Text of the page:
Red Pepper magazine this week reports on the growth of the secretive Studio Schools, a little known sub-set of the Free Schools programme. According to Red Pepper, for a bargain price of just £8000, businesses can have a tailor made school full of unpaid and low paid child workers.
Children and young people up to the age of 19 will only be offered a minimum GCSE level education and the schools will have long days and short holidays to mimic working life.
The schools will teach a basic version of the national curriculum with much of the rest of the time devoted to unpaid work. Those between the ages of 14 to 16 will be required to work at least four hours a week for private companies for no pay. Those over 16 will receive the national Minimum Wage of just £3.68.
This is different to the normal practice of sending kids on a fortnight’s work experience as has happened for many years in the educational system. As the Studio Schools website explains to employers: “Rather than spending two weeks unpaid, students will participate in real work over a sustained period of time. In doing so they will become productive members of your business’ workforce.”
This is used to justify employer’s being asked to pay those over 16 year a wage for the work they do, an unfashionable idea under this administration. Yet those under 16 will not be paid, despite being ‘productive members’ of the workforce over a sustained period of time.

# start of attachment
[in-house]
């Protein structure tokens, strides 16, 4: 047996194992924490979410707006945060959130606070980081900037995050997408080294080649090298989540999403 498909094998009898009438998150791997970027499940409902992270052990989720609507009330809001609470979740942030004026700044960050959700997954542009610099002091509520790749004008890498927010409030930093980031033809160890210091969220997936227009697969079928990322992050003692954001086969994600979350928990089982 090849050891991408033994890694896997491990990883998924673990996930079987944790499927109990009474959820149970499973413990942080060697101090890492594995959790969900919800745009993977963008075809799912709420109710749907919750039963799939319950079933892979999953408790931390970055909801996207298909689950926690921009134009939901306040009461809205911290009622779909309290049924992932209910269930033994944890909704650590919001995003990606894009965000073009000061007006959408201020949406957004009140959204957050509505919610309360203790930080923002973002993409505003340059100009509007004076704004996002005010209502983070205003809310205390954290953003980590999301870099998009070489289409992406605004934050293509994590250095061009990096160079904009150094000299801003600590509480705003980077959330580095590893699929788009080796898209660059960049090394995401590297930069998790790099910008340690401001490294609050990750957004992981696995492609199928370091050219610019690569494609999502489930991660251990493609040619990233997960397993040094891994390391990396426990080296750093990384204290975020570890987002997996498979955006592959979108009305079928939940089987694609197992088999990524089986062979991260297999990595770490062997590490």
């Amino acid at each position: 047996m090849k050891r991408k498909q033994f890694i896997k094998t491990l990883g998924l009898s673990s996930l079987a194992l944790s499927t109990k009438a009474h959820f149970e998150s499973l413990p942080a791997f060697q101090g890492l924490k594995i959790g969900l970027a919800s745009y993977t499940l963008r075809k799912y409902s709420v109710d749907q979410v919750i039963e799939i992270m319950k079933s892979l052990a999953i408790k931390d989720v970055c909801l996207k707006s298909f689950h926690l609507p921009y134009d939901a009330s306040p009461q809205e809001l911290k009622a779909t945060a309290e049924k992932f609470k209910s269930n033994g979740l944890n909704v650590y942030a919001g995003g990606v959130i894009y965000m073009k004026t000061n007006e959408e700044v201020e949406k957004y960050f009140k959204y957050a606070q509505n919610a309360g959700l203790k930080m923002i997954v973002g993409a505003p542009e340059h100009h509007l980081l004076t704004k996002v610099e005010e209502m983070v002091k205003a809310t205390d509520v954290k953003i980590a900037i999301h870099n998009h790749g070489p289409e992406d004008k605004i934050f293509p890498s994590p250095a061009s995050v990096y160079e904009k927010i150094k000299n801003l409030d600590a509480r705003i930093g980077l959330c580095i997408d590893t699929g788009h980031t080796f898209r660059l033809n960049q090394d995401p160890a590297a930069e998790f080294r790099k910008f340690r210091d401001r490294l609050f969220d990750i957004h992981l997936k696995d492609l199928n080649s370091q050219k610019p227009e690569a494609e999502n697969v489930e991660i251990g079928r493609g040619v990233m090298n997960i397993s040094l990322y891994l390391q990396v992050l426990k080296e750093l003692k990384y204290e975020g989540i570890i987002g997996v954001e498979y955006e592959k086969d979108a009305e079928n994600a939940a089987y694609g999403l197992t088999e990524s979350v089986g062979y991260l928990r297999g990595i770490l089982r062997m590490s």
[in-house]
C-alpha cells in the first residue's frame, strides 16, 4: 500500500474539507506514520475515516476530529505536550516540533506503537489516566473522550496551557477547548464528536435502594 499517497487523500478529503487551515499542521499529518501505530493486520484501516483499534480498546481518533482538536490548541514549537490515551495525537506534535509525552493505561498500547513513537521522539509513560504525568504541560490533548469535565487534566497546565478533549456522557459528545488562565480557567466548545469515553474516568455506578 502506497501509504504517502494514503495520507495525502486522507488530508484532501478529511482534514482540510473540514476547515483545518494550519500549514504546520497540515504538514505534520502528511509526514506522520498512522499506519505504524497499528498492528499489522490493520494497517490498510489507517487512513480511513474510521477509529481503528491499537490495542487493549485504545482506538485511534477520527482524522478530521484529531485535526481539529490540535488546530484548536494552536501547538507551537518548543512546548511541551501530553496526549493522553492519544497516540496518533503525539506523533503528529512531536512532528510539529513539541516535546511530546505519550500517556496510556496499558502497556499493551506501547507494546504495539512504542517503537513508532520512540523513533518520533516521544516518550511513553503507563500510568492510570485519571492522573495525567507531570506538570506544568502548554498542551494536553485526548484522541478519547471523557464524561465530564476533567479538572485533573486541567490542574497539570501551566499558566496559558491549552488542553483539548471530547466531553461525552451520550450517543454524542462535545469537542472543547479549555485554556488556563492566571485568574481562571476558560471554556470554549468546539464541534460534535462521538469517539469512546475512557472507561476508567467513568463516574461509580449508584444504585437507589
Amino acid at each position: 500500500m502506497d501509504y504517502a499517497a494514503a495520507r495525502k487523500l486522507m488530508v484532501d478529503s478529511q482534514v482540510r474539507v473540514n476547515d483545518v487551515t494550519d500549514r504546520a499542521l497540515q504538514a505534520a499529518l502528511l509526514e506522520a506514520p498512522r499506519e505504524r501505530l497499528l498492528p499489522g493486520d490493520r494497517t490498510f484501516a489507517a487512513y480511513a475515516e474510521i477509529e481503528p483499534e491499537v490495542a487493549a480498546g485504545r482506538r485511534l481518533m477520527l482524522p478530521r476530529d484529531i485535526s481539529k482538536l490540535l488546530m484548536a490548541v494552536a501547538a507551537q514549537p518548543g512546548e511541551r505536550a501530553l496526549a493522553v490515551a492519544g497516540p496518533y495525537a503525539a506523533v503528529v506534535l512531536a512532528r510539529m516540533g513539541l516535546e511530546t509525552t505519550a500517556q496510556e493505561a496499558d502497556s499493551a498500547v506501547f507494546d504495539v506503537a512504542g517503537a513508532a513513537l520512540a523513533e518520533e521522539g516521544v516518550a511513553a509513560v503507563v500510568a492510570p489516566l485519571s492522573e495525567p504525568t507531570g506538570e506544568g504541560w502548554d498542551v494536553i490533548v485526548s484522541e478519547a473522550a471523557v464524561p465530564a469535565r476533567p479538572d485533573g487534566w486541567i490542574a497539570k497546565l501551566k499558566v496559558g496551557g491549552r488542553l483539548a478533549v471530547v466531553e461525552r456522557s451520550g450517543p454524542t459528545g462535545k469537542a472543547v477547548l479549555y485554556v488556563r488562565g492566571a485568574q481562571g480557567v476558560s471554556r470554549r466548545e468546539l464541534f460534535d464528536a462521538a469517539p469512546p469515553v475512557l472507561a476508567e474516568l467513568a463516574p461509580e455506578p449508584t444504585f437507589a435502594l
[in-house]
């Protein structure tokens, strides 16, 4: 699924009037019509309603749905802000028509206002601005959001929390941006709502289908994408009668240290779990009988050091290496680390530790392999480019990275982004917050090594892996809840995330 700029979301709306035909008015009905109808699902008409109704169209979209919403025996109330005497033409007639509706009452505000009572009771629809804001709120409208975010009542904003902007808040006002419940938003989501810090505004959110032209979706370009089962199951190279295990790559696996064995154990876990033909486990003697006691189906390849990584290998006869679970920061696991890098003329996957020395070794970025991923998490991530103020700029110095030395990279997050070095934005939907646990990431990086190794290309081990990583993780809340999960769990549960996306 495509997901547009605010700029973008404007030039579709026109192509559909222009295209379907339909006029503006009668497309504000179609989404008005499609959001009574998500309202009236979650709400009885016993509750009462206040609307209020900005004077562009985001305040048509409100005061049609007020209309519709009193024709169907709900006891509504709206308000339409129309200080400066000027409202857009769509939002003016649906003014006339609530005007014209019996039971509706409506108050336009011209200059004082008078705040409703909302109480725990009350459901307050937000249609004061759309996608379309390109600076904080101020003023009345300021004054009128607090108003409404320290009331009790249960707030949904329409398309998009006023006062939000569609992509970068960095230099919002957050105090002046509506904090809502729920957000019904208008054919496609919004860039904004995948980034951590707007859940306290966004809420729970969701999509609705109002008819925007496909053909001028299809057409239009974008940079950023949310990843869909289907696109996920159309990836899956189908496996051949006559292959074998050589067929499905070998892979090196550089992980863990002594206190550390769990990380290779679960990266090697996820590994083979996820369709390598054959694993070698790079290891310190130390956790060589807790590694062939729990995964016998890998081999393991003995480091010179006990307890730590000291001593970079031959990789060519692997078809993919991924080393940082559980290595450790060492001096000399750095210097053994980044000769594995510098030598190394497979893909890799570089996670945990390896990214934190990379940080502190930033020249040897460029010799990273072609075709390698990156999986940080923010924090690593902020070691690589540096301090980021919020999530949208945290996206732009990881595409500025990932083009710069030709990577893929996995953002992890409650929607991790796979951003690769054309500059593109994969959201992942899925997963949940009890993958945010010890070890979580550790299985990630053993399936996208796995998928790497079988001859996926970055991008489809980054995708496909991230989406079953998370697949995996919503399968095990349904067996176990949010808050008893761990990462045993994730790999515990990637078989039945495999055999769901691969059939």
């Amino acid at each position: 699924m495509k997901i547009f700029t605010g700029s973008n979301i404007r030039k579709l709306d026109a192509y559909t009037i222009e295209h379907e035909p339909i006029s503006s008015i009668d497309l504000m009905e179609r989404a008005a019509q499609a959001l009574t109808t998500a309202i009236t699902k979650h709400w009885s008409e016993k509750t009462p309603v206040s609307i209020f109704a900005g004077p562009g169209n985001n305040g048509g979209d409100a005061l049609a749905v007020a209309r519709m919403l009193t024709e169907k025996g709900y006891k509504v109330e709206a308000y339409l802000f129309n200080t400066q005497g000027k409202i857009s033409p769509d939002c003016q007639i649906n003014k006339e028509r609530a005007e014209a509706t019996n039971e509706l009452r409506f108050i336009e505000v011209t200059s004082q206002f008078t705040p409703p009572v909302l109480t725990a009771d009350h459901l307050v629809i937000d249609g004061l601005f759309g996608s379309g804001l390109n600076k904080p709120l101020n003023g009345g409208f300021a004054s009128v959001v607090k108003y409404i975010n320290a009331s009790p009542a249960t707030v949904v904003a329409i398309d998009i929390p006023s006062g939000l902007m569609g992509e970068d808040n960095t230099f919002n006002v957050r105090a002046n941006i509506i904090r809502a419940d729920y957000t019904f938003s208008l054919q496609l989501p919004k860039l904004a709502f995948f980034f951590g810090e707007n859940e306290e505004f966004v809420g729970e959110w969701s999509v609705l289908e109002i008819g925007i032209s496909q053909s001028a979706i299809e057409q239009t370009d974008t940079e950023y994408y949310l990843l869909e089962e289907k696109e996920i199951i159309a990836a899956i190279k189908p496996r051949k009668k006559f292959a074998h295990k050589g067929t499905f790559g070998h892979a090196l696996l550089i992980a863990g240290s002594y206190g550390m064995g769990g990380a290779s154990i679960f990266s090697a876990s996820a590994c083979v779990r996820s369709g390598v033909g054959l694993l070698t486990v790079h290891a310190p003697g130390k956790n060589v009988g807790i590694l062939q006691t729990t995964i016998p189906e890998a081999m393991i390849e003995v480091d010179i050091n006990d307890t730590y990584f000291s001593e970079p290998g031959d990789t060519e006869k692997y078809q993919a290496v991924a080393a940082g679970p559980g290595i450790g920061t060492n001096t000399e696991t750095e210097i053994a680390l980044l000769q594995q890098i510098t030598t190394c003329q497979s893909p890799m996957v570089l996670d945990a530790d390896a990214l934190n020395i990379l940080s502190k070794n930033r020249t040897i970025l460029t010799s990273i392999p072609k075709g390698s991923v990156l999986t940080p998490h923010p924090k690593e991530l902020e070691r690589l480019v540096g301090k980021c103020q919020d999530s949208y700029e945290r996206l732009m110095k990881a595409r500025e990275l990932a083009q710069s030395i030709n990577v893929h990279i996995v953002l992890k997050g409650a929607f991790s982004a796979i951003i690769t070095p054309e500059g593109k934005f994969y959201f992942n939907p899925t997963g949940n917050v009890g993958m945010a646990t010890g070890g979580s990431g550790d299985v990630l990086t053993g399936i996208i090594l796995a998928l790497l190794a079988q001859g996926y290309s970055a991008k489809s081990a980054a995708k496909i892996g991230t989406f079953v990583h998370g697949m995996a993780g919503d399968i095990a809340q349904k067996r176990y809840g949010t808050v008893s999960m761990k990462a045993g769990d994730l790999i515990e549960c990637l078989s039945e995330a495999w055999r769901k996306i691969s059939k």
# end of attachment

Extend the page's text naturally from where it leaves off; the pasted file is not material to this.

Article 32 of the United Nation’s Convention on the Rights of the Child, signed by the UK clearly, states that signatories “recognise the right of the child to be protected from economic exploitation.” In most countries where young people are forced into child labour they actually get paid.
Whilst those under 16 are currently only believed to be working 4 hours a week there seems to be little to stop that being stretched out to much longer hours. A guide to employing young people on the Studio Schools website helpfully points out to employers that:
“Students on work experience arranged by the local authority or by the governing body of a school acting on behalf of the local authority should not work more than 8 hours a day and 40 hours a week.”
Predictably the Confederation of British Industry, the Chambers of Commerce and the Institute of Directors are huge supporters of the project which will allow them to employ children for no or miniscule wages. Hilton Hotels, National Express and Virgin Media are just some of the money grabbing leeches who have signed up to the new schools.
Read the full details of the new schools over at Red Pepper: http://www.redpepper.org.uk/workfare-comes-to-the-classroom/